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The Mars Volta - De-Loused In The Comatorium CD (album) cover

DE-LOUSED IN THE COMATORIUM

The Mars Volta

 

Heavy Prog

4.22 | 961 ratings

From Progarchives.com, the ultimate progressive rock music website

Neu!mann
Prog Reviewer
3 stars One of the more encouraging signs of life for Prog Rock in the early 21st Century is the growing popularity, against any reasonable expectation, of the Mars Volta, a difficult band with an uncompromising musical vision and a fan base stretching from hardcore metal heads to psychedelic warlords to seekers of genuine off-the-wall weirdness. Talk about crossover appeal: I first heard of them myself in the otherwise decidedly mainstream pages of my local daily paper (The Buffalo News, hardly in the vanguard of cutting edge cultural journalism, but lucky to at least employ one first-rate music writer).

There's no easy way to become acquainted with The Mars Volta. But in retrospect, being introduced to the band through their sophomore album "Frances the Mute" was not unlike learning how to swim by jumping headfirst into a shark-infested whirlpool. By comparison, their 2003 debut album "De-loused in the Comatorium" sounds almost (but not quite) normal, which may explain its higher overall rating here at Prog Archives.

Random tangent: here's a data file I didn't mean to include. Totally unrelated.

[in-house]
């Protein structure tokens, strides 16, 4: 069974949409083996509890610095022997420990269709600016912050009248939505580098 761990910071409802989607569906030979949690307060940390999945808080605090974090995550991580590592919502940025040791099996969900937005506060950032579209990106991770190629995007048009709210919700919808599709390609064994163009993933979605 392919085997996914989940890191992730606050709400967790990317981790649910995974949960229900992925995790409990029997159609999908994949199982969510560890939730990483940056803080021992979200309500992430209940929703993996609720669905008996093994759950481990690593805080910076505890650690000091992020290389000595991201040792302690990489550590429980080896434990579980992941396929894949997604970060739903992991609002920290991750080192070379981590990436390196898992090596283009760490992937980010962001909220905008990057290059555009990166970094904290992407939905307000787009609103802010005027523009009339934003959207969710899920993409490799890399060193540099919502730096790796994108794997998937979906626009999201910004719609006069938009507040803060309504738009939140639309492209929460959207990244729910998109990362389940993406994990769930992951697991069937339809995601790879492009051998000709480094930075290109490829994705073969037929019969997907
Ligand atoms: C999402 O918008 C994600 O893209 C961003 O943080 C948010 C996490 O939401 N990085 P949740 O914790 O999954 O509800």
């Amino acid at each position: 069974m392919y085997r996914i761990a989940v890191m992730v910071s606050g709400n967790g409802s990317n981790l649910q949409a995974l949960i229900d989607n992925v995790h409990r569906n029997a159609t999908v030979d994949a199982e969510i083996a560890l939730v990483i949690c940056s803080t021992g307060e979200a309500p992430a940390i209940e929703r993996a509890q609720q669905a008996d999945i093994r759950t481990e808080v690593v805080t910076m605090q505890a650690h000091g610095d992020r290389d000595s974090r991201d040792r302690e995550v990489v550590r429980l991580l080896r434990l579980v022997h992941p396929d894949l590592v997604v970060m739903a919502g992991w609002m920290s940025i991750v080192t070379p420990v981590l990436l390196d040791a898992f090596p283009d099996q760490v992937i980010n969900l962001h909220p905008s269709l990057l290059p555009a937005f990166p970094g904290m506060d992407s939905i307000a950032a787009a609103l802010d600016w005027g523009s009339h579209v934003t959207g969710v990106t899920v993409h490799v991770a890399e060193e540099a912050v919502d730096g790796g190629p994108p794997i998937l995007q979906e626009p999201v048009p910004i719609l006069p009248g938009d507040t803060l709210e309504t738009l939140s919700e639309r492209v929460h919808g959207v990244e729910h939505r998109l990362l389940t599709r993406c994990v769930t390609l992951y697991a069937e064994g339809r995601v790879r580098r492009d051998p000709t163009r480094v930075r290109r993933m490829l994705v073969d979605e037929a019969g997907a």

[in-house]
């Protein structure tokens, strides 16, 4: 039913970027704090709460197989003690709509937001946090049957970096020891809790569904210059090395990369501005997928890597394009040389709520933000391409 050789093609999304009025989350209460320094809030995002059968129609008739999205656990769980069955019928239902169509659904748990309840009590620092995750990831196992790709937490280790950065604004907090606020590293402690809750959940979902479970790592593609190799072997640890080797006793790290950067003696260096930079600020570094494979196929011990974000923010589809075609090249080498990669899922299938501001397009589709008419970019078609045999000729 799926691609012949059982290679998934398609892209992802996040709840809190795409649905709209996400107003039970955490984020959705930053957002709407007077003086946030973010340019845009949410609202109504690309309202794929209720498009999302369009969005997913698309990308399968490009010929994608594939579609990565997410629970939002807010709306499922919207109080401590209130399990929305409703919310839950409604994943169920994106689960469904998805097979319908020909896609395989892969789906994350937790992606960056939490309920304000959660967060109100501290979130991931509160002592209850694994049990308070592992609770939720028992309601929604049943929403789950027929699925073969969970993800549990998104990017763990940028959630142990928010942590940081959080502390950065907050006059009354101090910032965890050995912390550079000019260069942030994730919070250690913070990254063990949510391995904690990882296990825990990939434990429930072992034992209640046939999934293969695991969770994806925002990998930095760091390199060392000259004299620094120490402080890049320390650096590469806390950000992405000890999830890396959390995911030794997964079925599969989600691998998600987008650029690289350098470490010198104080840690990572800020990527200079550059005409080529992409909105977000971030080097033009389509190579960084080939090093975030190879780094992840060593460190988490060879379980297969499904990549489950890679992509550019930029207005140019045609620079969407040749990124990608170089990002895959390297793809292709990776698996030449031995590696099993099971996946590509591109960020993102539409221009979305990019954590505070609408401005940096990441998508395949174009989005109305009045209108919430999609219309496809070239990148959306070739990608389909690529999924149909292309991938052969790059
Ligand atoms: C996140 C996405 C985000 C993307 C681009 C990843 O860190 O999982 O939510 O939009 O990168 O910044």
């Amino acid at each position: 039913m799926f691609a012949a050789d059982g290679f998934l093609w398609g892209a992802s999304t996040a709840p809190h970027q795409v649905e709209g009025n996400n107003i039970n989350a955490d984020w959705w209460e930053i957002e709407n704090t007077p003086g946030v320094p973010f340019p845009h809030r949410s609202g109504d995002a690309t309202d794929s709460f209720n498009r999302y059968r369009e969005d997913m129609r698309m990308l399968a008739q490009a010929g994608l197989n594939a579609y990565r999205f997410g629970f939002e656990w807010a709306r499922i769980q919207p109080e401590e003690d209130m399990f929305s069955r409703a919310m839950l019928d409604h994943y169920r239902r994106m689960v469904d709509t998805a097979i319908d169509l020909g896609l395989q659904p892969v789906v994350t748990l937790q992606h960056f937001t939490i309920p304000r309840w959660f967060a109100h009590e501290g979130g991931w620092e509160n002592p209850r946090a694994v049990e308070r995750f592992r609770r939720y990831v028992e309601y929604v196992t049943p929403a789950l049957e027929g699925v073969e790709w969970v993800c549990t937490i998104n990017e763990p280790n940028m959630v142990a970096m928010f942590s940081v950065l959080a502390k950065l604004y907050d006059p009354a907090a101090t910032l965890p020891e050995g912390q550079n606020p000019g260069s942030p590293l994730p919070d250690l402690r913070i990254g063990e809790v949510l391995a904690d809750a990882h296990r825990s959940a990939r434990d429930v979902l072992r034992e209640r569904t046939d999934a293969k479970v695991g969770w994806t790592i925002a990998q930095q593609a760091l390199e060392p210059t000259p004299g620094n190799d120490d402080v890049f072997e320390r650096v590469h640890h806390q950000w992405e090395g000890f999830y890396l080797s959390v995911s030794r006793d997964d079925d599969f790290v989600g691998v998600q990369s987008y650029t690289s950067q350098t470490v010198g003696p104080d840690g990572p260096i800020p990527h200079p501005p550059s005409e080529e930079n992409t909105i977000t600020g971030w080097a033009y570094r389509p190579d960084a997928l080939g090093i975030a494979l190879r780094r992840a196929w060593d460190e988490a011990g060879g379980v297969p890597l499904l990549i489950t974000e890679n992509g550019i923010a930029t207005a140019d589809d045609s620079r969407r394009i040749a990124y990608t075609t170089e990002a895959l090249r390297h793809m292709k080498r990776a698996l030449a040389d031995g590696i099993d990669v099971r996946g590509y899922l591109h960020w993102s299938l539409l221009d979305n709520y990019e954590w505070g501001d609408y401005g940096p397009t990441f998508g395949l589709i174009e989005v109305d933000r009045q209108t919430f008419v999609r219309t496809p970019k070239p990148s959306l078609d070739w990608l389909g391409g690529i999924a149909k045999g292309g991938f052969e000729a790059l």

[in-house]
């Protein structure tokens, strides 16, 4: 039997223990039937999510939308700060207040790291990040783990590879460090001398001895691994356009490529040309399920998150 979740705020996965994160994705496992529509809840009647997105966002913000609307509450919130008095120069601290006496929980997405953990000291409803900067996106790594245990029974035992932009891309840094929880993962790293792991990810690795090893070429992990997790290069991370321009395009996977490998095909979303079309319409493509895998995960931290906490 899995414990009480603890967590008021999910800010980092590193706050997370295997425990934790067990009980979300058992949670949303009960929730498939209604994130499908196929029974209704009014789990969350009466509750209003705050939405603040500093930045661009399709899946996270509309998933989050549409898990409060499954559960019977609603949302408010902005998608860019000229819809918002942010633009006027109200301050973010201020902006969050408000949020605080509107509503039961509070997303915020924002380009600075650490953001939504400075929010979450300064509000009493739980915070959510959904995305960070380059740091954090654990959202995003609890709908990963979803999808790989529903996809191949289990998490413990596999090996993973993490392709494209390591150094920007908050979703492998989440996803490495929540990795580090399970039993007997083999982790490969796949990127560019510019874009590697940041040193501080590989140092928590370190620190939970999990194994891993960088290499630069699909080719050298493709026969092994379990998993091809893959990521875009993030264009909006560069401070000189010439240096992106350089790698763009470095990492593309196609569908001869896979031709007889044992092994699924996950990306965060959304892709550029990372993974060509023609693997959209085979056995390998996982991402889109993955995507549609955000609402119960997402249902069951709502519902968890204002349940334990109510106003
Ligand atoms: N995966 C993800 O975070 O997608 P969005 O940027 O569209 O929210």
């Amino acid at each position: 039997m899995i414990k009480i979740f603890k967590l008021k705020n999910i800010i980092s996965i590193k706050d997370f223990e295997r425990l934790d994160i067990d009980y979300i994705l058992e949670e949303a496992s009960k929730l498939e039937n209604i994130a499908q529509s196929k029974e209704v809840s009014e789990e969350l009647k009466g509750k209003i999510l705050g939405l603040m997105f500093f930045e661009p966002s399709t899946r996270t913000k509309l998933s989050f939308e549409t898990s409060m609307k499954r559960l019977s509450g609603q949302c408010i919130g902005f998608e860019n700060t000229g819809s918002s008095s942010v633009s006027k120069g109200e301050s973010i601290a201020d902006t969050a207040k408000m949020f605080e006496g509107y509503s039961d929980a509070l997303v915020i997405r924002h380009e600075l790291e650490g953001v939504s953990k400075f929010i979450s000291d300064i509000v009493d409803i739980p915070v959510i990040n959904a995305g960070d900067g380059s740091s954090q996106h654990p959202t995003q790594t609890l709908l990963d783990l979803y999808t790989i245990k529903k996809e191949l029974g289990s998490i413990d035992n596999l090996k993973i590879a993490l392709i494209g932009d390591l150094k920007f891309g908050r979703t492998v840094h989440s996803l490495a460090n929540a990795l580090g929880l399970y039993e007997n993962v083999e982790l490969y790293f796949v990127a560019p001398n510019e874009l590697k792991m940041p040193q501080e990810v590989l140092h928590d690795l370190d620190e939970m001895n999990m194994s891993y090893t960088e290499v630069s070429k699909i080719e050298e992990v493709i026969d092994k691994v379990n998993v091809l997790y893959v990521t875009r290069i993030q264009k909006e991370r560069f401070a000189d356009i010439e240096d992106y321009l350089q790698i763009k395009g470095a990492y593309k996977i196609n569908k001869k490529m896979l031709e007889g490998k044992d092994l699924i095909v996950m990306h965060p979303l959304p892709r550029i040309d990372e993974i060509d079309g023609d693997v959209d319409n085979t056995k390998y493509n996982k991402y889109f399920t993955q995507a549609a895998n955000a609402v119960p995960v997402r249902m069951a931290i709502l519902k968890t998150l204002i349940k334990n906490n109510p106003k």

Be forewarned, however: to the uninitiated the album is no less outrageous than its successors, presenting a unique blend of hyperactive metal and psychedelic salsa that has to be heard to be believed. This is clearly a band ahead of its time, but here the music sounds more like a rough sketch of something still a few years away from its fullest realization, with more conventional instrumentation and only limited use of the studio wizardry that would characterize their later efforts.

The music and lyrics (sung in a sometimes frantic mix of English and Spanish) are thick with arcane symbolism and surrealist imagery, as even a token glance at the CD cover art should no doubt make plain. And in true Prog Rock fashion there is (of course) a concept behind it all, with a web-link in the CD booklet to the presumably official explanation, for anyone bold enough to venture that far.

But the music, by itself, should pose enough of a challenge for newcomers like me. Consider The Mars Volta a test of your Prog credentials. At the very least you'll succeed in clearing the room of any unwanted guests; and at best you might just be turned on to some exciting new music, which ought to be the goal of any self- respecting Progger.

Neu!mann | 3/5 |

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